DIE Mercurii, 21 die Decembris.
The Earl of Manchester, Speaker.
Upon reading of Three Affidavits, shewing, "That
the Mails of the Letters from Chester
(fn. *) and Plymouth
were violently seized on, and taken away by Force,
by Troopers, from the Servants or Agents of the Earl
of Warwicke, contrary to the Orders of this House:"
(Here enter the Affidavits.)
Delinquents sent for, for seizing the Chester and Plymouth Mails.
(fn. †) Ordered, That a Warrant be granted, to bring
Hickes, Marten, Gee, and Rodden, and Mr. Burlamachi,
before this House, To-morrow Morning; and, because
Burlamachi refuses to give Accompt of the Profits of the
Inland Letter-office, and refuses to bring in the Books
of Accompts and Acquittances; it is Ordered, That
the Sheriff of London shall seize the said Books of
Accompts and Aquittances, and bring them to this
Sir Richard Young and Mr. Mynn.
Upon the reading of the Petition of Sir Ric'd Younge
(Here enter it); it is Ordered, That Mr. Mynn and
Sir Ric'd Young shall be heard, by their Counsel, on the
Saturday before the next Term, touching the Petitions
of the said Mr. Mynn and Sir Ric'd Younge.
Brown, about Doctor Bennett's Horses.
Ordered, That the Horses of Mr. Doctor Bennet
shall be restored; and Mr. Browne is to use all Diligence
to procure them.
Declaration for vindicating the Army from entertaining Papists.
Ordered, That the Declaration, for vindicating the
Army of the Parliament from entertaining of Papists,
shall be read To-morrow Morning, the First Business.
Fitchett and Shallaker's Petition, for Money due for Provisions.
Upon reading the Petition of Wilks Fitchett and Wm.
Shallaker; shewing, "That the Petitioners about December last petitioned the Lords Commissioners for the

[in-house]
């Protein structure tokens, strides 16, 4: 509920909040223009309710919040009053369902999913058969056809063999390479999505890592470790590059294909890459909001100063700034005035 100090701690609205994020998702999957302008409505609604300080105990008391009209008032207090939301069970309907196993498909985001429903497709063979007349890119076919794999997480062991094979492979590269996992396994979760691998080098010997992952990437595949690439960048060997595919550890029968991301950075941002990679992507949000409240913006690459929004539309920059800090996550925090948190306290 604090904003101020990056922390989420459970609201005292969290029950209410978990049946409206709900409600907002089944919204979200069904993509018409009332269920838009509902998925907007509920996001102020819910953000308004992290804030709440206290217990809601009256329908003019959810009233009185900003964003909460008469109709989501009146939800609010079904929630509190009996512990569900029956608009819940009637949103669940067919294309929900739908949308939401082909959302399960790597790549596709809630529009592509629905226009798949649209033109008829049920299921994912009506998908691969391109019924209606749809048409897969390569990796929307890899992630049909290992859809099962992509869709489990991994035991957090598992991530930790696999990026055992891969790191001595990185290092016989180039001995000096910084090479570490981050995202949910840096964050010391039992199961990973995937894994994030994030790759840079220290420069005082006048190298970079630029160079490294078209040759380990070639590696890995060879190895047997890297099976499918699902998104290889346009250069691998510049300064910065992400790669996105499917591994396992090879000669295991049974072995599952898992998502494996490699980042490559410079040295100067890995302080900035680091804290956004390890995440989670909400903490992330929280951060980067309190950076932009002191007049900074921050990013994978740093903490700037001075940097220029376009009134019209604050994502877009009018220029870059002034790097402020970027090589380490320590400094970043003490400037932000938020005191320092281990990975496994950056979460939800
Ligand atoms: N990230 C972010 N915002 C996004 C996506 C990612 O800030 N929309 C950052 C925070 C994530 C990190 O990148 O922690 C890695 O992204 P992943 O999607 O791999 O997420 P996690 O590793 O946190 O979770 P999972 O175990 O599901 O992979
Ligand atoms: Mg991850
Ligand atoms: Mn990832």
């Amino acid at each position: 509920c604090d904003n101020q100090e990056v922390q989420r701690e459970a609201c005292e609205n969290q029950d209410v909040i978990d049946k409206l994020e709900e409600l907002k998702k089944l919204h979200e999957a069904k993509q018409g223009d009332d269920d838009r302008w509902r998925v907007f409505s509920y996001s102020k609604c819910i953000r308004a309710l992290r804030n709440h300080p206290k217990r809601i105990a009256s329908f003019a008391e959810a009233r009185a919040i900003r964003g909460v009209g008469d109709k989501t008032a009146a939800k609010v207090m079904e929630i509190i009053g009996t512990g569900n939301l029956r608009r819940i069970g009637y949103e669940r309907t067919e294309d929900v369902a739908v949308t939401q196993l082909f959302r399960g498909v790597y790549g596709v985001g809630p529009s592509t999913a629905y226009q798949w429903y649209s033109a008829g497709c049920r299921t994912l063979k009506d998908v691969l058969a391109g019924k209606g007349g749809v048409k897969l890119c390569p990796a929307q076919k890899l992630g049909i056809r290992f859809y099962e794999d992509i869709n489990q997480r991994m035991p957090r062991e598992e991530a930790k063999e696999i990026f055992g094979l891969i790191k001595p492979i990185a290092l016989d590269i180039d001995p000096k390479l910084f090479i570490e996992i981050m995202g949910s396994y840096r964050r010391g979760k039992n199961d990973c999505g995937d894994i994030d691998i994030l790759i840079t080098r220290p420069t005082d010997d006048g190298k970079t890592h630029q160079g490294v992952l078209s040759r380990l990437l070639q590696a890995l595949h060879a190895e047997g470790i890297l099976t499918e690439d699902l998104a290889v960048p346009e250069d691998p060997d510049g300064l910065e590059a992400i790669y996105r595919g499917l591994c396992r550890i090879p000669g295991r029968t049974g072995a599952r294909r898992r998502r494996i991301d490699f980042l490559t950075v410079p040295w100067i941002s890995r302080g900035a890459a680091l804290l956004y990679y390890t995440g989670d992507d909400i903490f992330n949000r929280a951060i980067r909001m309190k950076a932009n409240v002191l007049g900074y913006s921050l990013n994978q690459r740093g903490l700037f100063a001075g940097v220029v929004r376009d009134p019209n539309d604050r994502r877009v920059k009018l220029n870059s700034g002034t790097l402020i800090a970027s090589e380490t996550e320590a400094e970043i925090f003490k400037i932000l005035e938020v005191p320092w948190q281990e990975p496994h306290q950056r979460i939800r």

Treasury, for Nine Hundred and Seventeen Pounds,
due unto them for Provisions served in for the Service of this House: Whereupon the Commissioners
commanded the Petitioners to bring in a Certificate
thereof, which accordingly was done, under the Hands
of the Lord Savile and Sir Peter Wyche, which was
left in the Hands of Mr. Fawconbridge: Upon which
the Commissioners, about April last, gave Order unto
Sir Rob't Pye, for Payment of Three Hundred Pounds
thereof, and yet they have received but only One
Hundred Pounds thereof; and, in their Attendance
for the rest, have spent the greatest Part of what
they have received.
"Wherefore, and for that the said Nine Hundred
and Seventeen Pounds is ready Money laid out of
Purse by the Petitioners, besides the growing Charge,
and the greatest Part of their Estates, they humbly
pray, to give Command to Sir Rob't Pye, That present Payment may be made of the Two Hundred
Pounds already Ordered, and the rest (being in all
Eight Hundred and Seventeen Pounds), to be paid by
Mr. Cofferer's Clerks, for the Time being, attending
Hereupon this House Ordered, That Sir Rob't
Pye do pay the Petitioners the Two Hundred Pounds,
according to the Order of the Commissioners.
Briscoe's and Isham's Affidavit, concerning the seizing the West Chester Mail.
Robert Briscoe and Gregory Isham, Gentlemen, depose,
"That they, being appointed by the Right Honourable
Robert Earl of Warwick for seizing the West Chester
Letters, and to bring them to his Lordship's Office
near The Exchange, in London, did, on the 19th of
this December, at Barnett, seize the said Letters, then
in the Custody of one James Hicks, who had them
behind him in a Cloak-bag, who came with these
Deponents unto the Foot of the Hill beyond Highgate, at which Place there met these Deponents and
the said Hicks Five Persons unknown to these Deponents, on great Horses with Pistols, habited like
Troopers, and demanded of these Deponents, Who
had the Letters? saying, They must have them: And
so these Deponents, with the said Hicks with the
Letters behind him, and the Five Troopers, came
together into Highgate Town, and there met with
Edward Rodden, Mr. Prideaux's Man, who, with
Hicks and the Troopers rode into a Yard, these Deponents following them; and the said Rodden said,
He did seize the said Letters by virtue of an Order
of the House of Commons, and that his Master
would be there presently to receive them; and these
Deponents said, That they had seized them by virtue
of an Order of the House of Lords: And these Deponents demanded of the said Troopers, by what
Authority they came to take the Letters from them,
who answered, They did belong to Captain Manwaring's Troop; and one of them confessed he was Mr.